Doctors and nurses aren’t the only people sick kids are putting their trust in. Now, clown doctors are a staple part of treatment for young patients at Auckland and Christchurch – and soon Wellington – hospitals. As Jennifer Van Beynen finds, sometimes laughter can be the best medicine.

Behind a curtain in the children's emergency department at Starship Hospital, a little girl with a bandaged chin waits with her mother.

In other cubicles children and their parents sit quietly. Nearby a baby wails and grizzles, and will not stop.

A face peeks around the curtain, red nose first. The visitor is dressed in short green overalls, boat-like Pinocchio shoes and a white coat. "I'm Doctor P.P. Roni," he says. Another, bedecked in voluminous pink dress and leopard print tights, elbows him aside: "I'm Doctor Strut-Her-Stuff," she announces.

The honey-haired girl sits watching, her eyes gleaming, as Strut-Her-Stuff attempts to push P.P. Roni behind the curtain, where he pops his head back around. "He's so embarrassing," confides Strut-Her-Stuff, and then attempts to give P.P. Roni a makeover. The mother laughs along just as much as her daughter, and thanks the duo when they leave.


Strut-Her-Stuff, aka Hannah McQuilkan, and P.P. Roni, aka Stephen Hollins, are not medical doctors - they are clown doctors; trained performers who work in shifts at Starship Children's Hospital to entertain and distract sick kids; amuse and relax strained parents.

"When we first went out it was a minefield - we were scared, the nurses were scared. Now they're used to us," says Hollins. "The staff are quite serious. There's tension between parents, the child, the doctor ... We try to distract the children, to take away their tension and fear and make them smile or laugh. If they're being taken for an injection or something, sometimes we'll be asked to distract them.

"It's all about being adaptable. You can have a 6-year-old, then a 16-year-old."
Clown Doctors New Zealand was founded in 2009 in Christchurch by Professor Thomas Petschner, a German health scientist who has done extensive research on the impact of humour on metabolism. Eleven clown doctors now visit Starship wards in Auckland and around four in Christchurch visit the children's emergency department and other children's wards throughout the week. Next month, auditions will be held for the first group of clown doctors to go into Wellington Hospital, with more planned for New Plymouth, Wanganui and Palmerston North.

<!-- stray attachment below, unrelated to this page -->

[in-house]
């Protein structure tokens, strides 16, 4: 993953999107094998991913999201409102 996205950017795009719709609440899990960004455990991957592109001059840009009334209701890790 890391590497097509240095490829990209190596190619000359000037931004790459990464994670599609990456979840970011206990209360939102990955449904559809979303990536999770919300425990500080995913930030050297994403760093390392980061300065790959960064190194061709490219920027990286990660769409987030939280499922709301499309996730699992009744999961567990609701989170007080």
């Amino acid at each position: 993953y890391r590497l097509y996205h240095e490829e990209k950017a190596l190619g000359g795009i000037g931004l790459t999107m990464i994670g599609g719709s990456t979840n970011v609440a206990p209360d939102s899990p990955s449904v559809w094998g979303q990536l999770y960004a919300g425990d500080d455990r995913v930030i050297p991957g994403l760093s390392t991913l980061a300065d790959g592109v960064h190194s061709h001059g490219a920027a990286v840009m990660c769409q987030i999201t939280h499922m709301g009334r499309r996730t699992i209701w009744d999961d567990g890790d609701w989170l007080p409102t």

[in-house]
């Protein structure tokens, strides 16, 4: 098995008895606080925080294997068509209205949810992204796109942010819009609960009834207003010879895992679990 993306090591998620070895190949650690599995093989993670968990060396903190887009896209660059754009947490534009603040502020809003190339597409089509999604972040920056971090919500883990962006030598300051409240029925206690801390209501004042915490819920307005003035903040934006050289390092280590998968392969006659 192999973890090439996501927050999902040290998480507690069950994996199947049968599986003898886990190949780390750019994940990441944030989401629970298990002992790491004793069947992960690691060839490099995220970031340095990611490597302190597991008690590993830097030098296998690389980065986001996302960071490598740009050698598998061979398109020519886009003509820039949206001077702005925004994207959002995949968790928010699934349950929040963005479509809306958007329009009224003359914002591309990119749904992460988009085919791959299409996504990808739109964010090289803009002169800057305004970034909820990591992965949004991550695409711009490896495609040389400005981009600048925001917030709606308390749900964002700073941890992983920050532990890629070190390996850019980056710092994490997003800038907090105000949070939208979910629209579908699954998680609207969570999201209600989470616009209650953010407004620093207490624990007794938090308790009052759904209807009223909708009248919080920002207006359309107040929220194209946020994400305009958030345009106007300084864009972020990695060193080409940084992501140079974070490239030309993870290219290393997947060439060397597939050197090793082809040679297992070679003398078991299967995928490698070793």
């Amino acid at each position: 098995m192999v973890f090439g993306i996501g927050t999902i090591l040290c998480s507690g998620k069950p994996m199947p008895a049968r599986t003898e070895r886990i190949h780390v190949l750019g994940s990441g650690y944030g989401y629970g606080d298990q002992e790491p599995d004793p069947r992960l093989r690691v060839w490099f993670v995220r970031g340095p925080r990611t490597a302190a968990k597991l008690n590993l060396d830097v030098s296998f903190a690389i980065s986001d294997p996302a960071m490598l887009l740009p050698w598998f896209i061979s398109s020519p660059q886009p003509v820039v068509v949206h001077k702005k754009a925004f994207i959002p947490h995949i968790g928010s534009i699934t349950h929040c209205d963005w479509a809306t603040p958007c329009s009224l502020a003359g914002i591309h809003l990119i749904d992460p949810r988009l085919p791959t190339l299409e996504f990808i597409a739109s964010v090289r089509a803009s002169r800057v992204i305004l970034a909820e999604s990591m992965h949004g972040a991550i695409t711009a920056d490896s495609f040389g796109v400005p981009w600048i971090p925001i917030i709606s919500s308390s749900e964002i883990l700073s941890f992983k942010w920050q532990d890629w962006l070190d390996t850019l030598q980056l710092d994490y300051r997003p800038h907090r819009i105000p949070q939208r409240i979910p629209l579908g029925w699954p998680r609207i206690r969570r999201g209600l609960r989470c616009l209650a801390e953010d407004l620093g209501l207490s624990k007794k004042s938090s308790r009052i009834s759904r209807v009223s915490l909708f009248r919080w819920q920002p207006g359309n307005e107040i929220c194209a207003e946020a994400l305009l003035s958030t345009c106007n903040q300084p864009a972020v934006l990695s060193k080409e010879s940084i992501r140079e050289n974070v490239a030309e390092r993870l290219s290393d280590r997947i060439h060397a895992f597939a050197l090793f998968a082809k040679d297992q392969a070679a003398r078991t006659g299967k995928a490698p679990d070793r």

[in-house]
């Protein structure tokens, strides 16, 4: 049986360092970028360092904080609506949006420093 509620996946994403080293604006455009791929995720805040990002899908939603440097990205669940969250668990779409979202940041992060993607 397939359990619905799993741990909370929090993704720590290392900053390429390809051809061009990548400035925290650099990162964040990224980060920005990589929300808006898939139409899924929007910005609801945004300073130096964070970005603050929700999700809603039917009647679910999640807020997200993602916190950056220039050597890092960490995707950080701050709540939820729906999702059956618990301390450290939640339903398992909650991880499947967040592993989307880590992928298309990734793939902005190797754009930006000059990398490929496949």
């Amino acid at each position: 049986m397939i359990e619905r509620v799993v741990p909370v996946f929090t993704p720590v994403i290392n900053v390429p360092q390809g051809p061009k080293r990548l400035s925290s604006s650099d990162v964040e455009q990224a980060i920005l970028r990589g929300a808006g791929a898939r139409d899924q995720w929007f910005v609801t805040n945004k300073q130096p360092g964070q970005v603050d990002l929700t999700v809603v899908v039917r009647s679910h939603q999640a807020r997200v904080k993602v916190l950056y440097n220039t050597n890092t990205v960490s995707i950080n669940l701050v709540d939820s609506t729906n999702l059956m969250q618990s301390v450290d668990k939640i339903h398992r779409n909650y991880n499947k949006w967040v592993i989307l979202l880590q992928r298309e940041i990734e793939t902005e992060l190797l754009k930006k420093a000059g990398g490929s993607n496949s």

Petschner is happy with how fast Clown Doctors have taken off in New Zealand.

"I thought, because I myself am a medical doctor but on the other side [research] and I spent the first 35 years of my life in theatre ... I thought it would be good to combine all my knowledge and establish it in New Zealand," he says.

"It's big fun, it's a great combination of using medical knowledge and medical science combined with performing arts. It's applied humour, I call it.

"It's well known that laughter limits the pain and reduces stress and boosts the immunity system, and so on. So having clown doctors is just a tool, they fit into this whole medical space and we're changing the environment in the hospitals. We also have a strong influence on the staff, doctors, nurses, because they also have a lot of stress. We give them a kind of relief and support."

Clown Doctors New Zealand is associated with Red Noses International. The paid performers receive extensive medical clown training - which involves becoming familiar with a variety of illnesses - before working in hospitals, as well as ongoing education.
Petschner says there has been extensive research over the past few decades looking at the link between humour and wellbeing.


Research suggests laughter reduces pain by releasing endorphins (the body's natural painkiller), boosts the immune system by increasing T-cell numbers (white blood cells important to the immune system), and lowers cortisol (a hormone the body releases in response to stress) levels. "It's a hormone cocktail that's boosting our immune system, and it's absolutely supportive in the process of healing."